Study tries to pinpoint future acidification hot spots
By Summit Voice
SUMMIT COUNTY — You’ve heard about acid mine drainage and ocean acidification, but the problems don’t end there.
After reviewing a slew of scientific papers from different disciplines, researchers found that combustion of fossil fuels, smelting of ores, mining of coal and metal ores, and application of nitrogen fertilizer to soils are all driving down the pH of the air, water, and the soil at rates far faster than Earth’s natural systems can buffer. That could pose threats to both land and sea life.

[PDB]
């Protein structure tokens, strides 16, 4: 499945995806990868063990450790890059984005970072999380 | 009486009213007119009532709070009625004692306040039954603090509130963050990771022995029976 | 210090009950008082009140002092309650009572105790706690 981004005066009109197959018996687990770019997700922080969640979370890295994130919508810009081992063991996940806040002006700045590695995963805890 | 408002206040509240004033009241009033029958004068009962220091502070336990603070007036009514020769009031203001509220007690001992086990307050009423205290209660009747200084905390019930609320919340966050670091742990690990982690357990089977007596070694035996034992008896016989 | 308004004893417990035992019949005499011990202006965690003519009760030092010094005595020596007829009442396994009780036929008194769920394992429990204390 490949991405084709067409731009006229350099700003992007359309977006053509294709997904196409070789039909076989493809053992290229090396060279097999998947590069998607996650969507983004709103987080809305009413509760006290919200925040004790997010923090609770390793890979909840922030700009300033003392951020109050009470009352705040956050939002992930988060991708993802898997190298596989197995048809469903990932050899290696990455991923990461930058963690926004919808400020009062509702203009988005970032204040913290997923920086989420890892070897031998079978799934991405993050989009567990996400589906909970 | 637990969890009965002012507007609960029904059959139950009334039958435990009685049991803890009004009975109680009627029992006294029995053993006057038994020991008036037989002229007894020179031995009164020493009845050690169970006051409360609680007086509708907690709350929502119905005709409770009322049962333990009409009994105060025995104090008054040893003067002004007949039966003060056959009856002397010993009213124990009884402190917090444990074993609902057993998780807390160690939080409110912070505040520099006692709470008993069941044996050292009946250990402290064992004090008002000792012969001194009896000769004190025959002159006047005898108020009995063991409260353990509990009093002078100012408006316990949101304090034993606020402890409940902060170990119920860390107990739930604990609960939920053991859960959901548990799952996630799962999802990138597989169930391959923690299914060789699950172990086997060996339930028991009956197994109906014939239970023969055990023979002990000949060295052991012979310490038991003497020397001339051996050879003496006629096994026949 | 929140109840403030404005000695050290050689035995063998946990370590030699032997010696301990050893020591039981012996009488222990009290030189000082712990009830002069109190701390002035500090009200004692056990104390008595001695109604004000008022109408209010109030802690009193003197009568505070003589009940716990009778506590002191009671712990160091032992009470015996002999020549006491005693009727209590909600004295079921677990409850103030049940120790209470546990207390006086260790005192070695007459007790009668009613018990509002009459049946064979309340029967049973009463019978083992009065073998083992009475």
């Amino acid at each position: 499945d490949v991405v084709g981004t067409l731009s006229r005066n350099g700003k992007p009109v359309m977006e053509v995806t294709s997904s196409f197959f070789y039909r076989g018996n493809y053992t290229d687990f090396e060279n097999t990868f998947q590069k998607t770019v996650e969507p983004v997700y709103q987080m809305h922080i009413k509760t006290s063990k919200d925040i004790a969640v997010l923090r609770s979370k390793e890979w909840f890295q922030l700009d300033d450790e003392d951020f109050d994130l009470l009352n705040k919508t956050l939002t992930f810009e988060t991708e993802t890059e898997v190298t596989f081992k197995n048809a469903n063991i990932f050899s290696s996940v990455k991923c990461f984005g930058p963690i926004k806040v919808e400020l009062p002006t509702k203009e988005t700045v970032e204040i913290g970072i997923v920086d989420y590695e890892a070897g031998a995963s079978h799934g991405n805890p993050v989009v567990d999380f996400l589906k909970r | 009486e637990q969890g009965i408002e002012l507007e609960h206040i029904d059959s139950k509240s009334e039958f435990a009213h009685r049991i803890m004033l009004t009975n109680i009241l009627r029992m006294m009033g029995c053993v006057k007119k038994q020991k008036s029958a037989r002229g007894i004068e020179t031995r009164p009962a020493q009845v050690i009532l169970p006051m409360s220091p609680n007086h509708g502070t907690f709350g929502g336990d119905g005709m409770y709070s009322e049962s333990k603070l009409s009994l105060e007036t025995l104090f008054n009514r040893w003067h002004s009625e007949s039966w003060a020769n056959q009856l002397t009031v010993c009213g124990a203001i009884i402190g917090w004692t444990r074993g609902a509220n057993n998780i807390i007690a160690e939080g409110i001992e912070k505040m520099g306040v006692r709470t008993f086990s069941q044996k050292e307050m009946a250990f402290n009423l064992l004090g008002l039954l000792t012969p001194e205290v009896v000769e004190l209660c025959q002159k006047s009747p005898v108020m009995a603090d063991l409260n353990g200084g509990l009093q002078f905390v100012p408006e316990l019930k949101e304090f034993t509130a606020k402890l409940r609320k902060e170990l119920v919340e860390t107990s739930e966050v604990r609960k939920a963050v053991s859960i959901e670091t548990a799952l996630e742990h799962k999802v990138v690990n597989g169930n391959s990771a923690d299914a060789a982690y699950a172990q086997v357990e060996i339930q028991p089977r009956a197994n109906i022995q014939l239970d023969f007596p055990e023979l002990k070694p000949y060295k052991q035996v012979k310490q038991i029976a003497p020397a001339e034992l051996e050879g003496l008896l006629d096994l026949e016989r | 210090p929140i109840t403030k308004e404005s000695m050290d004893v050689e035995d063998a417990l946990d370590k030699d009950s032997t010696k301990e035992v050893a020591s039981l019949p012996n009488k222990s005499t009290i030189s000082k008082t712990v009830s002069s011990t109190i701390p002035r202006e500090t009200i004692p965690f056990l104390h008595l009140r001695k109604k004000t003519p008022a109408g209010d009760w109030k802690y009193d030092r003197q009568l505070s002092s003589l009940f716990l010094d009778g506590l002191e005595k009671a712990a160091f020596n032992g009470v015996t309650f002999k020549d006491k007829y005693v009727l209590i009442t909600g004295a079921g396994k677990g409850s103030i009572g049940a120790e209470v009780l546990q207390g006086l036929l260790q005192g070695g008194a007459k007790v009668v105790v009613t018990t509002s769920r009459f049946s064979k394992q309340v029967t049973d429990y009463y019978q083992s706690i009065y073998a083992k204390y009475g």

“It’s a bigger picture than most of us know,” said Janet Herman of the Department of Environmental Sciences at University of Virginia in Charlottesville.
In their work, Herman and USGS researcher Karen Rice tried to anticipate future acidification hot spots to enable communities to plan proactively and mitigate the harmful environmental effects, says Herman. Continue reading